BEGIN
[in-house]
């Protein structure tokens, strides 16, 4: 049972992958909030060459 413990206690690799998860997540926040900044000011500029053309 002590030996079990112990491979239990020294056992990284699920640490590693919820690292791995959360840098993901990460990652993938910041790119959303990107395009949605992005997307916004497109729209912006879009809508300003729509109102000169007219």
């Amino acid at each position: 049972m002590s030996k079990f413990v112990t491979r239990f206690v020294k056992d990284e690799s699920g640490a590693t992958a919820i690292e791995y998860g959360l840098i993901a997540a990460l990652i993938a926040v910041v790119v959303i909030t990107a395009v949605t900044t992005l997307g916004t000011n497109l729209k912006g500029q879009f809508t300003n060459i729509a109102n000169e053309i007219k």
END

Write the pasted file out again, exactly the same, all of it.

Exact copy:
[in-house]
């Protein structure tokens, strides 16, 4: 049972992958909030060459 413990206690690799998860997540926040900044000011500029053309 002590030996079990112990491979239990020294056992990284699920640490590693919820690292791995959360840098993901990460990652993938910041790119959303990107395009949605992005997307916004497109729209912006879009809508300003729509109102000169007219």
């Amino acid at each position: 049972m002590s030996k079990f413990v112990t491979r239990f206690v020294k056992d990284e690799s699920g640490a590693t992958a919820i690292e791995y998860g959360l840098i993901a997540a990460l990652i993938a926040v910041v790119v959303i909030t990107a395009v949605t900044t992005l997307g916004t000011n497109l729209k912006g500029q879009f809508t300003n060459i729509a109102n000169e053309i007219k």